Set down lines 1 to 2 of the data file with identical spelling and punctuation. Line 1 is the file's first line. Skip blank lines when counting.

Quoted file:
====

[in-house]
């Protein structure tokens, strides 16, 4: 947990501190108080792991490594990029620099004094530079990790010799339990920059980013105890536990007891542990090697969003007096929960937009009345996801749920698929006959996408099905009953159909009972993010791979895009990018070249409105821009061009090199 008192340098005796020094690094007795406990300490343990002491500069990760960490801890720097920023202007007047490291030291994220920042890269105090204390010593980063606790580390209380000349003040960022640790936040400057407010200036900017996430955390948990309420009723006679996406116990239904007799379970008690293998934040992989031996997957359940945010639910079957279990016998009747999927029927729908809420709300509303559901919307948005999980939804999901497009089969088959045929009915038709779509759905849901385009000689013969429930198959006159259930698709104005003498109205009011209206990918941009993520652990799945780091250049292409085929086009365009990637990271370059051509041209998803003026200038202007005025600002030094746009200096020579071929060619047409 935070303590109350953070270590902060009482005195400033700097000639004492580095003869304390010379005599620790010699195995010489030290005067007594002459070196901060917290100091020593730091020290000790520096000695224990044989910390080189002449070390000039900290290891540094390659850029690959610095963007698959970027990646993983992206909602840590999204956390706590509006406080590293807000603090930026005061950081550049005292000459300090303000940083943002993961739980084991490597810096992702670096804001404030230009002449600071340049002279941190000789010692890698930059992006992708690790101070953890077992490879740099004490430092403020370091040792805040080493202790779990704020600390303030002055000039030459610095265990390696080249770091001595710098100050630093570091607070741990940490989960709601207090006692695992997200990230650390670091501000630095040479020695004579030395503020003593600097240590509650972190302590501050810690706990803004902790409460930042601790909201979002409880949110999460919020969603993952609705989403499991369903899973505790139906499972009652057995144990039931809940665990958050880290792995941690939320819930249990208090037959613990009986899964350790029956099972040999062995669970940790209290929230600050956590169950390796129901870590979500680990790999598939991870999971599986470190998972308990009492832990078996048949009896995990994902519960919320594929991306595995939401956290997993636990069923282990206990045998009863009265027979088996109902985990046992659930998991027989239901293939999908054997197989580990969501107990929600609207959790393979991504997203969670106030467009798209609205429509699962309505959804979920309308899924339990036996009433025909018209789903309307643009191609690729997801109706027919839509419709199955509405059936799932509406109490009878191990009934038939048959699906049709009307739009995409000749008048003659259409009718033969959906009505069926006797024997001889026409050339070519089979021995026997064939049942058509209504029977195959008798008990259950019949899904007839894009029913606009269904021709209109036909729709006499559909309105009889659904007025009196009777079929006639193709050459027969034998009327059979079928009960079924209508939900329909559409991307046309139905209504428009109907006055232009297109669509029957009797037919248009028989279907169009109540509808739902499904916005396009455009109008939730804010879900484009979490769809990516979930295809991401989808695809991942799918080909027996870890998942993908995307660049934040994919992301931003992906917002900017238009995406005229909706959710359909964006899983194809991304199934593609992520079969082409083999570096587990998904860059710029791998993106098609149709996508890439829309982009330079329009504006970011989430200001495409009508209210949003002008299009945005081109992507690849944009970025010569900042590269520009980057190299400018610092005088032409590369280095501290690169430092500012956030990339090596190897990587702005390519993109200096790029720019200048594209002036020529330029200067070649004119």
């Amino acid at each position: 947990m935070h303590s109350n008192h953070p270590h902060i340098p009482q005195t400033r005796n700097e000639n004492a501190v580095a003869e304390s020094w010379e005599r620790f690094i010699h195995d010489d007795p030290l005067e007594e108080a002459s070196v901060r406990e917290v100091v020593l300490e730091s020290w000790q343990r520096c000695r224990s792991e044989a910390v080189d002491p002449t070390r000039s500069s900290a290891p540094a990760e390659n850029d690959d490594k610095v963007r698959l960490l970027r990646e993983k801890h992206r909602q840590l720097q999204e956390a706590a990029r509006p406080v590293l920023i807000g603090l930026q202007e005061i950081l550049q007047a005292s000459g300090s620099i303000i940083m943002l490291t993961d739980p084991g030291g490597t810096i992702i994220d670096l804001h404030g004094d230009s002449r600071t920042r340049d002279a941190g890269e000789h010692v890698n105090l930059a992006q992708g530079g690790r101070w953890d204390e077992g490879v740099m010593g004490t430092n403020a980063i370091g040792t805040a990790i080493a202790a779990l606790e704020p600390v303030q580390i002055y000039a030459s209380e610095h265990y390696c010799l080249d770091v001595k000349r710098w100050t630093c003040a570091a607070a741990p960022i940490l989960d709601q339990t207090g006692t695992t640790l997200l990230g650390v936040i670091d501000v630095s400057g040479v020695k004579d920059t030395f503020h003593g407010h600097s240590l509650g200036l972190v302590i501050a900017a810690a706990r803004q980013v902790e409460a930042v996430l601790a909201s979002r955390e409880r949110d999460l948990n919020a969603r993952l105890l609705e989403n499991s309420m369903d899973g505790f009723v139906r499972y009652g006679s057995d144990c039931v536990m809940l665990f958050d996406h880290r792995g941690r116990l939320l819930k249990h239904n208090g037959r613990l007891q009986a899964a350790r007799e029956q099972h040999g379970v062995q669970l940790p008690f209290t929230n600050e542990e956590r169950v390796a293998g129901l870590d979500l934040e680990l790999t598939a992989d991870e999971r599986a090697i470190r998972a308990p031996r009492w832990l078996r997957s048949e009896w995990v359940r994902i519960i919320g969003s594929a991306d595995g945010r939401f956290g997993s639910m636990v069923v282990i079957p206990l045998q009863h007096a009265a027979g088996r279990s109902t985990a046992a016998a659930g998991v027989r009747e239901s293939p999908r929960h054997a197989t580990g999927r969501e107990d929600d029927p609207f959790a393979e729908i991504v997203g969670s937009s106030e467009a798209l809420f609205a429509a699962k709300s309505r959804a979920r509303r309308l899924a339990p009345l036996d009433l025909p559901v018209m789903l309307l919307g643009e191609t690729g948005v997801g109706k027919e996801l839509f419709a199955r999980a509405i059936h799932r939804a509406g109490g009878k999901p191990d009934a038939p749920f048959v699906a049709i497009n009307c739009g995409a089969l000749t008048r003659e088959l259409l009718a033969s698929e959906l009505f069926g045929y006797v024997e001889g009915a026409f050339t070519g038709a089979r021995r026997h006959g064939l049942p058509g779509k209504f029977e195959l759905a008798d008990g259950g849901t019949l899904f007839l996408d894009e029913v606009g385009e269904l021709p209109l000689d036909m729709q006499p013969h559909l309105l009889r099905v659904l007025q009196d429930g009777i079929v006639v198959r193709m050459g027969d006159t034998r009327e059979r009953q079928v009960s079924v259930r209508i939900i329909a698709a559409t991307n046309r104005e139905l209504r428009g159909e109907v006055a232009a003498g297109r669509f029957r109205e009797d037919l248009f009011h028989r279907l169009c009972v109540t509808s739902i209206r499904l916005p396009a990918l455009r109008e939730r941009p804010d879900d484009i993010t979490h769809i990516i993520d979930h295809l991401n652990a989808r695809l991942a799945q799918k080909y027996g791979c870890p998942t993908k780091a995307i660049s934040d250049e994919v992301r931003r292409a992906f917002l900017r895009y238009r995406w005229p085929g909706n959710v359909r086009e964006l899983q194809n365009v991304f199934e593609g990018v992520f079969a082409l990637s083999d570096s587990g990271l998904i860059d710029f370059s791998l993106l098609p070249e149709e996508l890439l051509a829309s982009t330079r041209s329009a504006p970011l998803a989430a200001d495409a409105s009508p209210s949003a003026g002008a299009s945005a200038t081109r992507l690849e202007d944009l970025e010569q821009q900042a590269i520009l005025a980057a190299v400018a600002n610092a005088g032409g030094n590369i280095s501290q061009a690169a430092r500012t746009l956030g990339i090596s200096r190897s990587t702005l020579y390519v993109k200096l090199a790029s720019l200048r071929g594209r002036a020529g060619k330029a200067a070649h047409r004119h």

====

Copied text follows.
[in-house]
């Protein structure tokens, strides 16, 4: 947990501190108080792991490594990029620099004094530079990790010799339990920059980013105890536990007891542990090697969003007096929960937009009345996801749920698929006959996408099905009953159909009972993010791979895009990018070249409105821009061009090199 008192340098005796020094690094007795406990300490343990002491500069990760960490801890720097920023202007007047490291030291994220920042890269105090204390010593980063606790580390209380000349003040960022640790936040400057407010200036900017996430955390948990309420009723006679996406116990239904007799379970008690293998934040992989031996997957359940945010639910079957279990016998009747999927029927729908809420709300509303559901919307948005999980939804999901497009089969088959045929009915038709779509759905849901385009000689013969429930198959006159259930698709104005003498109205009011209206990918941009993520652990799945780091250049292409085929086009365009990637990271370059051509041209998803003026200038202007005025600002030094746009200096020579071929060619047409 935070303590109350953070270590902060009482005195400033700097000639004492580095003869304390010379005599620790010699195995010489030290005067007594002459070196901060917290100091020593730091020290000790520096000695224990044989910390080189002449070390000039900290290891540094390659850029690959610095963007698959970027990646993983992206909602840590999204956390706590509006406080590293807000603090930026005061950081550049005292000459300090303000940083943002993961739980084991490597810096992702670096804001404030230009002449600071340049002279941190000789010692890698930059992006992708690790101070953890077992490879740099004490430092403020370091040792805040080493202790779990704020600390303030002055000039030459610095265990390696080249770091001595710098100050630093570091607070741990940490989960709601207090006692695992997200990230650390670091501000630095040479020695004579030395503020003593600097240590509650972190302590501050810690706990803004902790409460930042601790909201979002409880949110999460919020969603993952609705989403499991369903899973505790139906499972009652057995144990039931809940665990958050880290792995941690939320819930249990208090037959613990009986899964350790029956099972040999062995669970940790209290929230600050956590169950390796129901870590979500680990790999598939991870999971599986470190998972308990009492832990078996048949009896995990994902519960919320594929991306595995939401956290997993636990069923282990206990045998009863009265027979088996109902985990046992659930998991027989239901293939999908054997197989580990969501107990929600609207959790393979991504997203969670106030467009798209609205429509699962309505959804979920309308899924339990036996009433025909018209789903309307643009191609690729997801109706027919839509419709199955509405059936799932509406109490009878191990009934038939048959699906049709009307739009995409000749008048003659259409009718033969959906009505069926006797024997001889026409050339070519089979021995026997064939049942058509209504029977195959008798008990259950019949899904007839894009029913606009269904021709209109036909729709006499559909309105009889659904007025009196009777079929006639193709050459027969034998009327059979079928009960079924209508939900329909559409991307046309139905209504428009109907006055232009297109669509029957009797037919248009028989279907169009109540509808739902499904916005396009455009109008939730804010879900484009979490769809990516979930295809991401989808695809991942799918080909027996870890998942993908995307660049934040994919992301931003992906917002900017238009995406005229909706959710359909964006899983194809991304199934593609992520079969082409083999570096587990998904860059710029791998993106098609149709996508890439829309982009330079329009504006970011989430200001495409009508209210949003002008299009945005081109992507690849944009970025010569900042590269520009980057190299400018610092005088032409590369280095501290690169430092500012956030990339090596190897990587702005390519993109200096790029720019200048594209002036020529330029200067070649004119």